I had a friend in elementary school, Jack, who one day after recess hugged another boy, Todd, for no other reason than to express some — admittedly — oddly timed affection. The bell had sounded, we finished up our game of four square, and for whatever reason my friend Jack innocently hugged Todd, who was also playing. Todd, later that night, told his dad about it and his dad responded by saying, “What is he, a f--?”
The next day, Todd told everyone in school that Jack was what his father had called him. None of the kids really knew what it meant, but they understood that it was certainly bad, and it had to do with one boy hugging another boy.
Jack was mocked with gay stereotypes, he was called the slur behind his back and, in moments of heated adolescent arguing in which he was involved, he was even called it to his face. Jack moved to another state three years later because his father got a new job.
The ability of human beings to assign hateful labels to other human beings never ceases to astound. Somewhere along the way hate labels enter our vocabulary, become colloquialized and are eventually leveraged to denigrate marginalized or oppressed populations.
"Anchor baby" is an expression used to describe a child born to a noncitizen mother in a country that grants citizenship to children born in that country, the hope being that the mother, or other relatives, will eventually secure citizenship through the child. The label "anchor baby" has always been a pejorative expression, with its isolated use saved for those extremely conservative Americans who choose to express their intolerance with illegal immigration in a derogatory way.
That is, until last week, when "anchor baby" entered the proverbial playground of the 2016 GOP election and candidates began using it in the same reckless, insensitive and largely uninformed way in which the kids in elementary school ridiculed my friend.
"I'd much rather find out whether or not 'anchor babies' are citizens, because a lot of people don't think they are," Donald TrumpDonald TrumpUkraine's president compares UN to 'a retired superhero' Collins to endorse LePage in Maine governor comeback bid Heller won't say if Biden won election MORE said last week to Fox News's Bill O'Reilly.
"[We need] [b]etter enforcement so that you don't have these, you know, 'anchor babies,' as they're described, coming into the country," said former Gov. Jeb Bush (Fla.) last week on Bill Bennett's conservative radio show "Morning in America."
The hate label "anchor baby" is dehumanizing and offensive; it is used, without any contextual understanding, to generically label and demean a population of people.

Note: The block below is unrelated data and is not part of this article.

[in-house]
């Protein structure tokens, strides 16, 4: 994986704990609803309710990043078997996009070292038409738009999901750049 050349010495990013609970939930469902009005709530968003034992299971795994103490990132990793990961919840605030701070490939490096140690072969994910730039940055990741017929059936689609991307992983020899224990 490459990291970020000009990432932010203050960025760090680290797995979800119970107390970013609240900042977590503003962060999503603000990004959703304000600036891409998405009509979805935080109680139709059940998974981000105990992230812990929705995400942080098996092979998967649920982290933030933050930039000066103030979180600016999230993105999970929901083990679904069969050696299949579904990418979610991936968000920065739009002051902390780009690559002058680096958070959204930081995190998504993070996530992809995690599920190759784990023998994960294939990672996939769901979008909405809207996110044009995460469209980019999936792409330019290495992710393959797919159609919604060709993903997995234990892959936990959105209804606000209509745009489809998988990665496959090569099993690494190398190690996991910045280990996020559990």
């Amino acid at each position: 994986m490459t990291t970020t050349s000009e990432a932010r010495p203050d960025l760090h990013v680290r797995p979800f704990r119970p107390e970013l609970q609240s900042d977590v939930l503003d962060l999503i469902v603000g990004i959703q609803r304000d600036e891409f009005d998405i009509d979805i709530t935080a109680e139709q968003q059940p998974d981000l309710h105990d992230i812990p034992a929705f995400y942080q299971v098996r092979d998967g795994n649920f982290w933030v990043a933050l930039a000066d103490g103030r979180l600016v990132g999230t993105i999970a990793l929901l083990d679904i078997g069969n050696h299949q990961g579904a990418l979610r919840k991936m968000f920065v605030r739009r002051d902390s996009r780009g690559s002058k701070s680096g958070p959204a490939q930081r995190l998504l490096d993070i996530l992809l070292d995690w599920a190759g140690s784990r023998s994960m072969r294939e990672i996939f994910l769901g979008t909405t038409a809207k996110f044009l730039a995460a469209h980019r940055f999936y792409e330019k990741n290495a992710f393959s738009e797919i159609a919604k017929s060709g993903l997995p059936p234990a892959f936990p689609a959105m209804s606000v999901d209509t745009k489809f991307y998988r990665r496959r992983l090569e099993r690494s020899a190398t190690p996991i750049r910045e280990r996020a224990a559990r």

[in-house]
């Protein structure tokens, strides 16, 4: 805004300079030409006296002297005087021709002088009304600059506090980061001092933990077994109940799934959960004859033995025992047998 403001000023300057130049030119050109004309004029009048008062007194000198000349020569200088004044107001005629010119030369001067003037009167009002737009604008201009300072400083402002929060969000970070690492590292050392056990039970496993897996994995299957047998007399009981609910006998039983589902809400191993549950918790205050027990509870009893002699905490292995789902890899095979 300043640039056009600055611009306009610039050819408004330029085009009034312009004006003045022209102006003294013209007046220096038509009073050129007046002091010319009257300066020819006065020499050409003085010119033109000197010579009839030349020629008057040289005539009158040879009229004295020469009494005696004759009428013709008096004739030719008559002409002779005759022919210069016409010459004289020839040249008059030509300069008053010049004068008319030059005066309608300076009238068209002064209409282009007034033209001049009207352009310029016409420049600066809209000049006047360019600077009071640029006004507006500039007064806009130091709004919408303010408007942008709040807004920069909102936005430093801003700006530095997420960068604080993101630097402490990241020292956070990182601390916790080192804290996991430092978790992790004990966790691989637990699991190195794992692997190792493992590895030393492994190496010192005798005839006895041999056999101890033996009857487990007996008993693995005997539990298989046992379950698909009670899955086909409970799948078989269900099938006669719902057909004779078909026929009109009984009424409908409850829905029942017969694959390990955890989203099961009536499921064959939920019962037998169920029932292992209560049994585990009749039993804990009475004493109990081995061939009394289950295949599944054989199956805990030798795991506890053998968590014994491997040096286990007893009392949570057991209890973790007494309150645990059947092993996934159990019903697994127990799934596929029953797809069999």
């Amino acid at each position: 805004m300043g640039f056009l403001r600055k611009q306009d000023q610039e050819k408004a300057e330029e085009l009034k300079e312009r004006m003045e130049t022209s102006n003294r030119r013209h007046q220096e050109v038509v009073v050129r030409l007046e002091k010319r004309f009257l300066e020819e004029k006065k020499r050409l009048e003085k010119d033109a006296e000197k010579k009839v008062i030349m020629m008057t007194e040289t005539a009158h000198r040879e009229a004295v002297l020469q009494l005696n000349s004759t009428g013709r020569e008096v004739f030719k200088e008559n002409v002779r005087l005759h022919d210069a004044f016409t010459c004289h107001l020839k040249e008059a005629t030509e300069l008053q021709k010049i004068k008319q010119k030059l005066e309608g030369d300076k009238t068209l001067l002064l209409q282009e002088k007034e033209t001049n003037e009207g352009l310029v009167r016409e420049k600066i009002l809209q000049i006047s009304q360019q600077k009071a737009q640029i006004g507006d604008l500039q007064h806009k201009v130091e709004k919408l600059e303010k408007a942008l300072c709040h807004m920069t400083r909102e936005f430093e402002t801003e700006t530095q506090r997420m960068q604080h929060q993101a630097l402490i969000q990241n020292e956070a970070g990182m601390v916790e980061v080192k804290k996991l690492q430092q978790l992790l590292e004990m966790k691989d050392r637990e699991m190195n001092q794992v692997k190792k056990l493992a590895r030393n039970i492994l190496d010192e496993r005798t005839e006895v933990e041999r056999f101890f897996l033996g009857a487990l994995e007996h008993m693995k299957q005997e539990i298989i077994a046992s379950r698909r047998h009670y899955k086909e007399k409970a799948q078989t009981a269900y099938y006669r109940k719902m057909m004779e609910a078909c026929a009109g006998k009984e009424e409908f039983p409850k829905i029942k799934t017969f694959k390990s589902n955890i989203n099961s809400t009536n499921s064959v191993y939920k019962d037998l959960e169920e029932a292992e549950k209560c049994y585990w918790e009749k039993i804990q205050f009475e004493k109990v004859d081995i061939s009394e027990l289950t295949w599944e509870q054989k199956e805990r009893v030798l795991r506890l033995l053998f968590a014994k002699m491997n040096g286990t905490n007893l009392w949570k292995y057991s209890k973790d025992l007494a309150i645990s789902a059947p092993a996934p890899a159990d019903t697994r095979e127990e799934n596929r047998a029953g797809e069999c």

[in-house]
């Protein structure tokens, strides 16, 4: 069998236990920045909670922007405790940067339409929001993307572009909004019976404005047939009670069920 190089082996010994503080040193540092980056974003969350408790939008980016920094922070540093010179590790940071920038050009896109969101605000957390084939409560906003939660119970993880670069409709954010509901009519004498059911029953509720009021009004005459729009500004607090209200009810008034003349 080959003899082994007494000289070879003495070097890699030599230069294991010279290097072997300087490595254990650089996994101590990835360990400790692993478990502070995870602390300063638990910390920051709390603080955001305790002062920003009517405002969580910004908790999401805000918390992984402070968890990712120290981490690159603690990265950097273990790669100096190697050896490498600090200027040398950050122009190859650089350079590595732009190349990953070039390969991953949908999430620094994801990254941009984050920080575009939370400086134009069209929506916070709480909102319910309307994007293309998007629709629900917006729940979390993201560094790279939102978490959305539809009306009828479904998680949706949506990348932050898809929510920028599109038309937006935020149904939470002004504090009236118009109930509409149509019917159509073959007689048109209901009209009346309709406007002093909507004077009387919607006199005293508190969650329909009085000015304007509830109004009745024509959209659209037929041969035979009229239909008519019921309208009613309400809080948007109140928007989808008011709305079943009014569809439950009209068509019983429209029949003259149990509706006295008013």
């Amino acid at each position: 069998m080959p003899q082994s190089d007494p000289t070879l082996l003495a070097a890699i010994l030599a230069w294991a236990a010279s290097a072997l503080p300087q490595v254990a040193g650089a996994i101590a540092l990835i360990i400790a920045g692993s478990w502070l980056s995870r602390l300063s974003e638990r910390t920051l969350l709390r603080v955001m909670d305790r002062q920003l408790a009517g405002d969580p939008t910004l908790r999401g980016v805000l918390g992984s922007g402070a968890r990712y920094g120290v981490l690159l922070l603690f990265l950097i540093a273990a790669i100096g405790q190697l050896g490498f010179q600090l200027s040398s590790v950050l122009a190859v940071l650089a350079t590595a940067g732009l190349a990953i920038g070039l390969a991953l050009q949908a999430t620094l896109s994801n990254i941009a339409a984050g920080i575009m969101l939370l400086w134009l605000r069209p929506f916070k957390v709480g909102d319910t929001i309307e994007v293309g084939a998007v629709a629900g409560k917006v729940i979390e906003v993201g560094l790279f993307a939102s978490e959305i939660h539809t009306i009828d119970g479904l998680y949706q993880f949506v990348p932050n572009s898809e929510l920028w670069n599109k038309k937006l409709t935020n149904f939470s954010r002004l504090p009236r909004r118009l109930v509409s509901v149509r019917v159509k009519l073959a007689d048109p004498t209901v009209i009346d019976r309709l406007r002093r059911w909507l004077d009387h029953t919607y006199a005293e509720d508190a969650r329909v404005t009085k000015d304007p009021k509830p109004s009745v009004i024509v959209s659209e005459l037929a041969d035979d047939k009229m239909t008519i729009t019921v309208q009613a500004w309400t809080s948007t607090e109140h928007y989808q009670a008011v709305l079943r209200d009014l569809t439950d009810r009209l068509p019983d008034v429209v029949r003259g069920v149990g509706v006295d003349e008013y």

In an age of sound bites, videos on demand and 140 characters, we unfortunately require less of our candidates. We have become lowest-common-denominator consumers. The confluence between a growing fundamentalist approach to politics and the brevity with which we consume our information has forced politicians to make their point in the shortest, and loudest, possible way. The result is a select group of GOP candidates screaming from the lectern about "anchor babies" in order to ensure that a strong affirmation of "hard on immigration" is both expressed and consumed.
Those candidates who have used the "anchor baby" slur argue that they won't succumb to a culture that has become too politically correct. The unfortunate element to that claim is that the goal of the political correctness movement of the early '90s was one of inclusiveness, of cultivating empathy for marginalized and underrepresented communities.
How could any candidate be opposed to that?
The political correctness of 2015, however, has itself become pejorative. It has been hijacked by both parties and is used as a mechanism for delivering a message quickly and loudly. The left uses political correctness as a rationale to, at times, act as a language police: A spin on political correctness that suffocates authentic thought and, ultimately, breeds cynicism. The right sees political correctness as weakness. Some go to such extremes, such as using a term like "anchor baby," to capture a headline and boldly proclaim their distance from the "sissy," "PC" way of thinking.
What those who use the hate label "anchor baby" fail to realize is that words are powerful. History is littered with words that have been used to denigrate entire ethnic, religious and underprivileged populations. These words are divisive, and have a sordid way of proliferating.
I fear for the Latino or Asian child who walks onto the playground tomorrow and is mocked, pointed at and called an "anchor baby." Children can be so irresponsible with their name-calling.
Spatola is a West Point graduate and former captain in the U.S. Army. He currently serves as a college basketball analyst for CBS Sports and SiriusXM radio.